CASSIUS. Ay, do you fear it? Then must I think you you would not have it so.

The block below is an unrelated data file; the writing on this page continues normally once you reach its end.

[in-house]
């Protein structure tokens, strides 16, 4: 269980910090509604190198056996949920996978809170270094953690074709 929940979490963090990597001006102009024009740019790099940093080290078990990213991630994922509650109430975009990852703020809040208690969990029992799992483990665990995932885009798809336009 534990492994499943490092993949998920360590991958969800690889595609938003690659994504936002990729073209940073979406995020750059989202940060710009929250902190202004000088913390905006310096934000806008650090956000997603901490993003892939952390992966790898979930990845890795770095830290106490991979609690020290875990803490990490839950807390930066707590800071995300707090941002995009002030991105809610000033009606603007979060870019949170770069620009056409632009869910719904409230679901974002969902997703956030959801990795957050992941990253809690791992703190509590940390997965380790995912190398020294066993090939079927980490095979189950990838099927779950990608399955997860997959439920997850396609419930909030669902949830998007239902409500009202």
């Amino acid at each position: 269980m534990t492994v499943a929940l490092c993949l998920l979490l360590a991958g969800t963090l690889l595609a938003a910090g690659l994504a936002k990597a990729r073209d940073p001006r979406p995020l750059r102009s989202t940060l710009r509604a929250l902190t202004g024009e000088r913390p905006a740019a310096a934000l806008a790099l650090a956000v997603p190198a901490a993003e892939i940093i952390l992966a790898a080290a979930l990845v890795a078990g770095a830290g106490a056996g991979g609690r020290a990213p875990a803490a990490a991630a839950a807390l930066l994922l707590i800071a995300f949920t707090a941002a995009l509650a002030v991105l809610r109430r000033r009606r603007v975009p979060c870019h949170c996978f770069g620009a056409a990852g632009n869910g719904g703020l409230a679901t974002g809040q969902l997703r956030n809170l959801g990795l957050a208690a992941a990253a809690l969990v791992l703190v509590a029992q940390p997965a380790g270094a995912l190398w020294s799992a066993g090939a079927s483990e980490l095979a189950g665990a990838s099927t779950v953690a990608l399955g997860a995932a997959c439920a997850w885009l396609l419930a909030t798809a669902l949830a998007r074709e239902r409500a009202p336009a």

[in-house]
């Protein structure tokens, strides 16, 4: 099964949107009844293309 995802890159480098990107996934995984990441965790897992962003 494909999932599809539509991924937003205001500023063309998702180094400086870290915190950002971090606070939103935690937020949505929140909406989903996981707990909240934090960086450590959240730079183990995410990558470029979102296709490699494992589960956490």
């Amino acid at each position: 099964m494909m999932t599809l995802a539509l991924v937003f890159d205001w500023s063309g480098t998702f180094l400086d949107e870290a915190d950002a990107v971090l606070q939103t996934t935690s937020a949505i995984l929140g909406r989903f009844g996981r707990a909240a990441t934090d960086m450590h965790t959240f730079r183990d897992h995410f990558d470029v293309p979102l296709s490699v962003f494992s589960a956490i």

BRUTUS. I don’t, Cassius, though I love Caesar very much” (1.2. 81-85). Brutus didn’t consider killing Caesar until he spoke about it with Cassius. After this conversation, Brutus viewed Caesar as ambitious. Before talking with Cassius, Brutus considered Caesar to be semi-noble. If Brutus would have rejected Cassius and stood up for what he believed in, then he might have been considered an honorable man. In conclusion, Brutus can be viewed at honorable or dishonorable. He can be considered honorable by all of the things he does for Rome and its’ citizens. Brutus does commit many acts of dishonor throughout the play, but he always thinks of Rome before he proceeds. In the end, Brutus is viewed as an honorable man as said by Antony, “This was the noblest Roman of them all. / All the conspirators save only he / Did that they did in envy of great Caesar. / He only in a general honest thought / And common good to all, made one of them” (5.5.